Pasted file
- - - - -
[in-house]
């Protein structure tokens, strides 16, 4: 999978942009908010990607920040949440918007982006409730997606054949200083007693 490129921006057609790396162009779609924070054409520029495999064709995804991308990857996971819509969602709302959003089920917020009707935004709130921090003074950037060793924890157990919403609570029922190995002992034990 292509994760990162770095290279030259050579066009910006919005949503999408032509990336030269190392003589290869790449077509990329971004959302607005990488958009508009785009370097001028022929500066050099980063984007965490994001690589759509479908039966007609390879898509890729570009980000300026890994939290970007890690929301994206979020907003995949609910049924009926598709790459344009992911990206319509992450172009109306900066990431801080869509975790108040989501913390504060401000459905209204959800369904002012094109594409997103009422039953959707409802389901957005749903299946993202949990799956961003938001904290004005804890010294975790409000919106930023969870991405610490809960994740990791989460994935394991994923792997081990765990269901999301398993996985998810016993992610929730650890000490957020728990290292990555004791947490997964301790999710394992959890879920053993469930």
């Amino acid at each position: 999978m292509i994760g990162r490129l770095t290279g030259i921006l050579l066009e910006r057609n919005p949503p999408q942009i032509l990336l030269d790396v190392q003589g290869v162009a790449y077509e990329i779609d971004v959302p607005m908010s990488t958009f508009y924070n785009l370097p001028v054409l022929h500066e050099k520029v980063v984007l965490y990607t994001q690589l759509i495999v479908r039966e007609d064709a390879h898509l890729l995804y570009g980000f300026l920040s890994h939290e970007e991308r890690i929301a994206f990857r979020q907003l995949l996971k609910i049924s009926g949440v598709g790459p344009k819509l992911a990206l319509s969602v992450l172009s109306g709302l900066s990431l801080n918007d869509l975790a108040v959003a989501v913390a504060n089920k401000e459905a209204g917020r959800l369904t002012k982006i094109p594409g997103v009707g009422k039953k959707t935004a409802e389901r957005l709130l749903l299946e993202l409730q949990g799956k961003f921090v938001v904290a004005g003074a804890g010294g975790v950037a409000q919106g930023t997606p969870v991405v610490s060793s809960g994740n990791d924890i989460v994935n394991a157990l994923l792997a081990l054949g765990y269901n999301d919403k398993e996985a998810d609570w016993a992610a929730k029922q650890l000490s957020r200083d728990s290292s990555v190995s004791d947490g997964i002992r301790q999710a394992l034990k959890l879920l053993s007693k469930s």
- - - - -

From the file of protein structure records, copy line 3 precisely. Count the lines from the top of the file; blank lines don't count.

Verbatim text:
């Amino acid at each position: 999978m292509i994760g990162r490129l770095t290279g030259i921006l050579l066009e910006r057609n919005p949503p999408q942009i032509l990336l030269d790396v190392q003589g290869v162009a790449y077509e990329i779609d971004v959302p607005m908010s990488t958009f508009y924070n785009l370097p001028v054409l022929h500066e050099k520029v980063v984007l965490y990607t994001q690589l759509i495999v479908r039966e007609d064709a390879h898509l890729l995804y570009g980000f300026l920040s890994h939290e970007e991308r890690i929301a994206f990857r979020q907003l995949l996971k609910i049924s009926g949440v598709g790459p344009k819509l992911a990206l319509s969602v992450l172009s109306g709302l900066s990431l801080n918007d869509l975790a108040v959003a989501v913390a504060n089920k401000e459905a209204g917020r959800l369904t002012k982006i094109p594409g997103v009707g009422k039953k959707t935004a409802e389901r957005l709130l749903l299946e993202l409730q949990g799956k961003f921090v938001v904290a004005g003074a804890g010294g975790v950037a409000q919106g930023t997606p969870v991405v610490s060793s809960g994740n990791d924890i989460v994935n394991a157990l994923l792997a081990l054949g765990y269901n999301d919403k398993e996985a998810d609570w016993a992610a929730k029922q650890l000490s957020r200083d728990s290292s990555v190995s004791d947490g997964i002992r301790q999710a394992l034990k959890l879920l053993s007693k469930s």